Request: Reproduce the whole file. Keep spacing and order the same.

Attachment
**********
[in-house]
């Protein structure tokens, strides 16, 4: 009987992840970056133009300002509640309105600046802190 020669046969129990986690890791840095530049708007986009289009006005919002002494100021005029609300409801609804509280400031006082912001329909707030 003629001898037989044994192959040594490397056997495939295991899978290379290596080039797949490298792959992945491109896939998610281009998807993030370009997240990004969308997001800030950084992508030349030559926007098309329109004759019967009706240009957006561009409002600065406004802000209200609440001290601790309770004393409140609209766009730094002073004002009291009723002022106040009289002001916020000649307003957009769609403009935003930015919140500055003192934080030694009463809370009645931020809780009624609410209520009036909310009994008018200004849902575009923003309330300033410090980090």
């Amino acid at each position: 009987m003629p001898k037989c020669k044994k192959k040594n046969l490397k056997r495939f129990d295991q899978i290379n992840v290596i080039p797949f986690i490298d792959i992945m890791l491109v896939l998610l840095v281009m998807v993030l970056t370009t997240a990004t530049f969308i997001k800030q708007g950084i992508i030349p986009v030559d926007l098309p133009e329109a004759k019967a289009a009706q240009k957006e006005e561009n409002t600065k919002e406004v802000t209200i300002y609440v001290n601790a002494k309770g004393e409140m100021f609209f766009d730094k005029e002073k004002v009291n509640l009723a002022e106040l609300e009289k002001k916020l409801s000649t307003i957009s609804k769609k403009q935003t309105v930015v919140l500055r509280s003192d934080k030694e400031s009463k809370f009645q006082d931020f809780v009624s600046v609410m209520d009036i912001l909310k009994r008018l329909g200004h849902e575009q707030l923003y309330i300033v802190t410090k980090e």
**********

[in-house]
């Protein structure tokens, strides 16, 4: 009987992840970056133009300002509640309105600046802190 020669046969129990986690890791840095530049708007986009289009006005919002002494100021005029609300409801609804509280400031006082912001329909707030 003629001898037989044994192959040594490397056997495939295991899978290379290596080039797949490298792959992945491109896939998610281009998807993030370009997240990004969308997001800030950084992508030349030559926007098309329109004759019967009706240009957006561009409002600065406004802000209200609440001290601790309770004393409140609209766009730094002073004002009291009723002022106040009289002001916020000649307003957009769609403009935003930015919140500055003192934080030694009463809370009645931020809780009624609410209520009036909310009994008018200004849902575009923003309330300033410090980090």
């Amino acid at each position: 009987m003629p001898k037989c020669k044994k192959k040594n046969l490397k056997r495939f129990d295991q899978i290379n992840v290596i080039p797949f986690i490298d792959i992945m890791l491109v896939l998610l840095v281009m998807v993030l970056t370009t997240a990004t530049f969308i997001k800030q708007g950084i992508i030349p986009v030559d926007l098309p133009e329109a004759k019967a289009a009706q240009k957006e006005e561009n409002t600065k919002e406004v802000t209200i300002y609440v001290n601790a002494k309770g004393e409140m100021f609209f766009d730094k005029e002073k004002v009291n509640l009723a002022e106040l609300e009289k002001k916020l409801s000649t307003i957009s609804k769609k403009q935003t309105v930015v919140l500055r509280s003192d934080k030694e400031s009463k809370f009645q006082d931020f809780v009624s600046v609410m209520d009036i912001l909310k009994r008018l329909g200004h849902e575009q707030l923003y309330i300033v802190t410090k980090e």